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This groundbreaking robot can simulate realistic stroke for nurse training

“HAL S5301’s breakthrough speech enhanced by AI and its clinical capabilities surpass those of any other patient simulators on the market.”

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Meet HAL S5301, the revolutionary robot that can simulate having a stroke, providing new groundbreaking training for nurses.

From facial drooping, to sweating and tears, it would seem HAL S5301 can do it all.

This robotic patient, which is being dubbed as the most advanced of its kind in the world, has now found a new home at a nursing training centre, and is already paving the way for future healthcare education.

The robot, has became a patient at the Emory University Nell Hodgson Woodruff School of Nursing, with the centre becoming the first to get a commercial installation of HAL S5301.

HAL S5301: A profile 

The groundbreaking patient simulator comes with several breakthrough features including AI enhanced conversational speech, lifelike motor movement and next-generation simulated physiology, which allows the robot to simulate stroke symptoms as well as other conditions to help nurses train.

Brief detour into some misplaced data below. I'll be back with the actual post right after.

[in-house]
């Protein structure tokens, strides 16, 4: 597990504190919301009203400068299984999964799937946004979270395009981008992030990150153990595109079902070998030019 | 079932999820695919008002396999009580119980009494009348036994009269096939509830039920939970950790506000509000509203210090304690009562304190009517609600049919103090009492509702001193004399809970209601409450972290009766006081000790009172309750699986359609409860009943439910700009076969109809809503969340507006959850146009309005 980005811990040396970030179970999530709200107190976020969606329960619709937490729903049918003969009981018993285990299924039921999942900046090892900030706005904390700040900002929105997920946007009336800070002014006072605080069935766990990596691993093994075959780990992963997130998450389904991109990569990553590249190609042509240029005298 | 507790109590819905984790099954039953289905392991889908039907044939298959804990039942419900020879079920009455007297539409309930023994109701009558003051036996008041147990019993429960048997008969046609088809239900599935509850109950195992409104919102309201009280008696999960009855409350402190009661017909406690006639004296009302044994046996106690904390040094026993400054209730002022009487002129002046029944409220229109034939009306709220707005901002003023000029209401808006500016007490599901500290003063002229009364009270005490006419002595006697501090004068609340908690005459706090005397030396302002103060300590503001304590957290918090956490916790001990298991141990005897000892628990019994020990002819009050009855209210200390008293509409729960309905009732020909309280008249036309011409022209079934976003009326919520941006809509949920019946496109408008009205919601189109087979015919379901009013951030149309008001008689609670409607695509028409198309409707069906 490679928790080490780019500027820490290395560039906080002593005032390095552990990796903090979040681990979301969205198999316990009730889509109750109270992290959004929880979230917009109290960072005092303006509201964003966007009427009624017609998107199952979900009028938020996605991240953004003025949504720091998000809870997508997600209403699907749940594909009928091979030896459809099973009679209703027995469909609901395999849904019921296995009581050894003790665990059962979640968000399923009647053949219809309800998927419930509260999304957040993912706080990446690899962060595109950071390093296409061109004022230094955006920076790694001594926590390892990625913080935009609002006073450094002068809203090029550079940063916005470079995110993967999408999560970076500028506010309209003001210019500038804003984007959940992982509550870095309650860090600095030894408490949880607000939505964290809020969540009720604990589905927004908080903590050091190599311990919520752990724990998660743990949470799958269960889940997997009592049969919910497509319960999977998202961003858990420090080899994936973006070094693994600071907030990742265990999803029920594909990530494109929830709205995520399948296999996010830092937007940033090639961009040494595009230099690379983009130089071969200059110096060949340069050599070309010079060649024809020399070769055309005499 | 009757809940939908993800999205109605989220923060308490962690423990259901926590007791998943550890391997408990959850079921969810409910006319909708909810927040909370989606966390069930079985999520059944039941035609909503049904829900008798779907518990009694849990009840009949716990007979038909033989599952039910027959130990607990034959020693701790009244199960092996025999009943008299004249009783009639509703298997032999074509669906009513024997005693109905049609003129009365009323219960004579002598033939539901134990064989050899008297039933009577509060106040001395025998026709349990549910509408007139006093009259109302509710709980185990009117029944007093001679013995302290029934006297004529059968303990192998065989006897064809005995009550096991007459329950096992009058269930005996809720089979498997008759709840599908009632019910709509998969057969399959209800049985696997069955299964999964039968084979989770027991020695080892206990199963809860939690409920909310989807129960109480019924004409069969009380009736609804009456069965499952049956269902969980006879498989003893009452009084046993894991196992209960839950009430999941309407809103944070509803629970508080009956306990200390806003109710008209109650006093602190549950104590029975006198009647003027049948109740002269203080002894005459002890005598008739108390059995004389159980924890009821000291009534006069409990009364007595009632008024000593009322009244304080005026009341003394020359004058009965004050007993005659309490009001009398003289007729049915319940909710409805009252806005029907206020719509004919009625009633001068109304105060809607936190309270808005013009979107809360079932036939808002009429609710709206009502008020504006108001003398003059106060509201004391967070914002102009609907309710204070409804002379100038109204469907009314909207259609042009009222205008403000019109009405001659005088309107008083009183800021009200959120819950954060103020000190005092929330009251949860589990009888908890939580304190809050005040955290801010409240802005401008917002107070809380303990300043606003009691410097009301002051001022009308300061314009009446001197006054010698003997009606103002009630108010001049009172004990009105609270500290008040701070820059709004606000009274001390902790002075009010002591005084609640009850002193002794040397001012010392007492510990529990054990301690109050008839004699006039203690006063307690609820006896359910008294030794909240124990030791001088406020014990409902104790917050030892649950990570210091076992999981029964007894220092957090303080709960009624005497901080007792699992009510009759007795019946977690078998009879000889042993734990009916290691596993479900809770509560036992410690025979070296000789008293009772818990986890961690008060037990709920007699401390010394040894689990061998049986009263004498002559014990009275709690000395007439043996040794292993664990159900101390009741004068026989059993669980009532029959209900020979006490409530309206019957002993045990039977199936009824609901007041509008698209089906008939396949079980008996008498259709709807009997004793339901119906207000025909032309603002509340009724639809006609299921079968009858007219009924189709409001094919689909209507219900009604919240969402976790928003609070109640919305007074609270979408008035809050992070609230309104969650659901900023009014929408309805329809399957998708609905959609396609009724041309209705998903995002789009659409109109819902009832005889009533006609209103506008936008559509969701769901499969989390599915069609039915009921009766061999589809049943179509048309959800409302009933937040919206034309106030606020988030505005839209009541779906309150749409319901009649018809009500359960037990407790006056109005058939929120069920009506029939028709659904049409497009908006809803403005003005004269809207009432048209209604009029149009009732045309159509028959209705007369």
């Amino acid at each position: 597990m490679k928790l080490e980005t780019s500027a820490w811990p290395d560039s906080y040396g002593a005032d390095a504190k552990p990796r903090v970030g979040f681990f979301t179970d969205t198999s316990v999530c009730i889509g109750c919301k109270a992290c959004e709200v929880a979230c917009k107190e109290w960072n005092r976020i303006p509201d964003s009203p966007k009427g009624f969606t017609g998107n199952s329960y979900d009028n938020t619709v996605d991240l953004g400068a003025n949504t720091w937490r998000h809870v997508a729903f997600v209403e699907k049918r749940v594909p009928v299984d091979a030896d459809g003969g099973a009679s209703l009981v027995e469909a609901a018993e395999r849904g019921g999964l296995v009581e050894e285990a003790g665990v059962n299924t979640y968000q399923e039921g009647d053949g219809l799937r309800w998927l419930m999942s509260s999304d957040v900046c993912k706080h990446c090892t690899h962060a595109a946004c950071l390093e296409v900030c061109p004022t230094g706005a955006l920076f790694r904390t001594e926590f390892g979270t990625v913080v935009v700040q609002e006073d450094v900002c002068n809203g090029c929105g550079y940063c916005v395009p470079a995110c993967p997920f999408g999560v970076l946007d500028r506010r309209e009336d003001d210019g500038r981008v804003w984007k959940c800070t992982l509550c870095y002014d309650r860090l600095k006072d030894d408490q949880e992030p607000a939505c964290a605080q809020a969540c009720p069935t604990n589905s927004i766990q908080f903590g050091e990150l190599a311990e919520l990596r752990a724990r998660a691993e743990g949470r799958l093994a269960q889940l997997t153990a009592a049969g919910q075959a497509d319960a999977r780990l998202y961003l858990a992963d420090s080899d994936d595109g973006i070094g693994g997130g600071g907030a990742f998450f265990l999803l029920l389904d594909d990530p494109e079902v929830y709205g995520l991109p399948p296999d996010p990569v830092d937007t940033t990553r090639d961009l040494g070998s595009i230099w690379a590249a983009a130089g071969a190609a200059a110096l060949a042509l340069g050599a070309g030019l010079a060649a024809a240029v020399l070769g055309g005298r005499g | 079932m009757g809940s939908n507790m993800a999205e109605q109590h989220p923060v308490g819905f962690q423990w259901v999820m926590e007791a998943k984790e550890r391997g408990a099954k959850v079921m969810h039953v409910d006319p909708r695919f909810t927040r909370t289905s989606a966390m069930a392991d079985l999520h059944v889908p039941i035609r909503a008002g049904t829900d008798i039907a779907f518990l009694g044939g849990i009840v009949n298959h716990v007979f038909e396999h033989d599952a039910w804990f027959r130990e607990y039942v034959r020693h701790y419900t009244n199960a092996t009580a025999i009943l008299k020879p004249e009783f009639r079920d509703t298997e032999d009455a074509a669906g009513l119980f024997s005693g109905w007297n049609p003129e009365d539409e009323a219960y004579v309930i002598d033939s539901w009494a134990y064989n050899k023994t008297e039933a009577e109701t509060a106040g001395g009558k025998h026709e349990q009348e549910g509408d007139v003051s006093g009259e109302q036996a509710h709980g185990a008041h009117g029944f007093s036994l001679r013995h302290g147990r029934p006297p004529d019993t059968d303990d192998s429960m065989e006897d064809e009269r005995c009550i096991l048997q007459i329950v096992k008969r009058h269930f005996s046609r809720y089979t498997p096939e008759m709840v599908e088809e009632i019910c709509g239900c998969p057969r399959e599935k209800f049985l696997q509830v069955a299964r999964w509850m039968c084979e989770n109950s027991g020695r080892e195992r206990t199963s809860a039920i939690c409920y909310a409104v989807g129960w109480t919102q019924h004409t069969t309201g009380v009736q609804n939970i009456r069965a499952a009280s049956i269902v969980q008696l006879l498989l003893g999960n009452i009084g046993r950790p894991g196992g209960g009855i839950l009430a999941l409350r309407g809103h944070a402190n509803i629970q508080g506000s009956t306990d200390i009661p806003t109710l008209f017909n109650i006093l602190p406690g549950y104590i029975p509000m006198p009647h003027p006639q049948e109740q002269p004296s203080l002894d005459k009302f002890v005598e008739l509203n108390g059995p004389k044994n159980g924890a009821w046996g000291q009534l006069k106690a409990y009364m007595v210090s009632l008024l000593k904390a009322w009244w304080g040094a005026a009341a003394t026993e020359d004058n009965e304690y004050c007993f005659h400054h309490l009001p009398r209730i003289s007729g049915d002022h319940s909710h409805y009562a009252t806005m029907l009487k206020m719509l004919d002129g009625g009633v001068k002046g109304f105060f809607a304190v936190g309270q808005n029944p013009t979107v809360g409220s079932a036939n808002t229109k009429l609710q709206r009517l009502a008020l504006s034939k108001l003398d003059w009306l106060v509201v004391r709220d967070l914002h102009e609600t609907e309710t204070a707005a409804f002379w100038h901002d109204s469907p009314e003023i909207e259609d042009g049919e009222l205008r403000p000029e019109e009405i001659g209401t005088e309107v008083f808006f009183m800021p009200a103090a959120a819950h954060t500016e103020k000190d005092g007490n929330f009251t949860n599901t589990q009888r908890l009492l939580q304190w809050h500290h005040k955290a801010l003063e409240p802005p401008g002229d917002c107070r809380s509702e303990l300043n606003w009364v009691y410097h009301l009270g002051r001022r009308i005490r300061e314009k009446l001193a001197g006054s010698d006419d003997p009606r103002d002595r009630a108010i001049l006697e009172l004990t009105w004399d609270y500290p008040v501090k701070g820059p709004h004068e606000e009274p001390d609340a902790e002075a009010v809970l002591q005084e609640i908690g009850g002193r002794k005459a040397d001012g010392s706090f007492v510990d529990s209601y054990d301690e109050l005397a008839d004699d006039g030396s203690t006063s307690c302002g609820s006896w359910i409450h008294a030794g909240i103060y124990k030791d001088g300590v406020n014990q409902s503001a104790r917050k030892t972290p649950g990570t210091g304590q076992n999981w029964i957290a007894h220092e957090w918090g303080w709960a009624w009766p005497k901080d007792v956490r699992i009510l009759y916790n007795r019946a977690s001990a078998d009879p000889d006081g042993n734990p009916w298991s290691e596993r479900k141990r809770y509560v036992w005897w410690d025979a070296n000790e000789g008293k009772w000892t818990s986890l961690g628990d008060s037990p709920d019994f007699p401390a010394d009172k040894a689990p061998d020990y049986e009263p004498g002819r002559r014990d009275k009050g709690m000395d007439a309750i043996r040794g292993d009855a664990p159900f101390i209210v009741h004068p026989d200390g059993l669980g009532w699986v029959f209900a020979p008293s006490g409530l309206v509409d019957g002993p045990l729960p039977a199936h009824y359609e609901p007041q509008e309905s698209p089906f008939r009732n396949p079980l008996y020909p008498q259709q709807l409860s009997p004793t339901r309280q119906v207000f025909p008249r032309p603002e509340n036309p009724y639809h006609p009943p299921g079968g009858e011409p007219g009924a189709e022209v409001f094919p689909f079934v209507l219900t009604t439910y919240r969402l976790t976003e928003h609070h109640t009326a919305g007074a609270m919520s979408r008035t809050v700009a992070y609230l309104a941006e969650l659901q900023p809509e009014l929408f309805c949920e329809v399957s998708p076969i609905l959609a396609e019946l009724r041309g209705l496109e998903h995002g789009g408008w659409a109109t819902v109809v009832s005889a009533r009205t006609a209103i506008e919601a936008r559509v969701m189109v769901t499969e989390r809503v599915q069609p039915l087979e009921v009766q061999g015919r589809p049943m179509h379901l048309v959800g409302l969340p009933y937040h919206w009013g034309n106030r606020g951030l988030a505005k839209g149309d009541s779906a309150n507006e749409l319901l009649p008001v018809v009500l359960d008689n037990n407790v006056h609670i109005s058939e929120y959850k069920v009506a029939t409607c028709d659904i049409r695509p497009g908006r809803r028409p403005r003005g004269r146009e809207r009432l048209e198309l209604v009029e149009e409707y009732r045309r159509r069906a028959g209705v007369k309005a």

HAL S5301 allows for educators to facilitate true-to-life clinical training experiences in the areas of emergency, trauma, ICU, and meg-sure care with a level of fidelity never before possible.

The robot is helping to to train the next generation of nurses with its previously mentioned conversations speech powered by advanced AI and lifelike skin and skin responses, movement and expressions.

HAL’s abilities 

So, what can HAL S5301 do?

HAL can:

.Present with symptoms of many different conditions, including stroke and cardiac arrest.

.Produce accurate readings on real diagnostic equipment including ECGs, pulse oximeters, blood pressure monitors, glucose tests.

.Be cannulated, catheterised, have blood drawn, be defibrillated and verbally interact.

.Be reprogrammed, wirelessly, on the fly, to keep training scenarios realistic and dynamic.

Training scenarios

Thanks to the abilities of HAL S5301, students are able to immerse themselves in realistic training scenarios that demand critical thinking skills and reinforce the transfer of these learned experiences to real-world clinical practice.

John Eggert, executive vice president of Gaumard, creators of HAL S5301, says: ““We are thrilled to announce the first installation of HAL S5301 at the Emory University Nell Hodgson Woodruff School of Nursing.

“HAL represents the new generation of technology that will be used to educate and empower tomorrow’s nursing and medical graduates with an unprecedented level of real-world skill, confidence, and preparation.”

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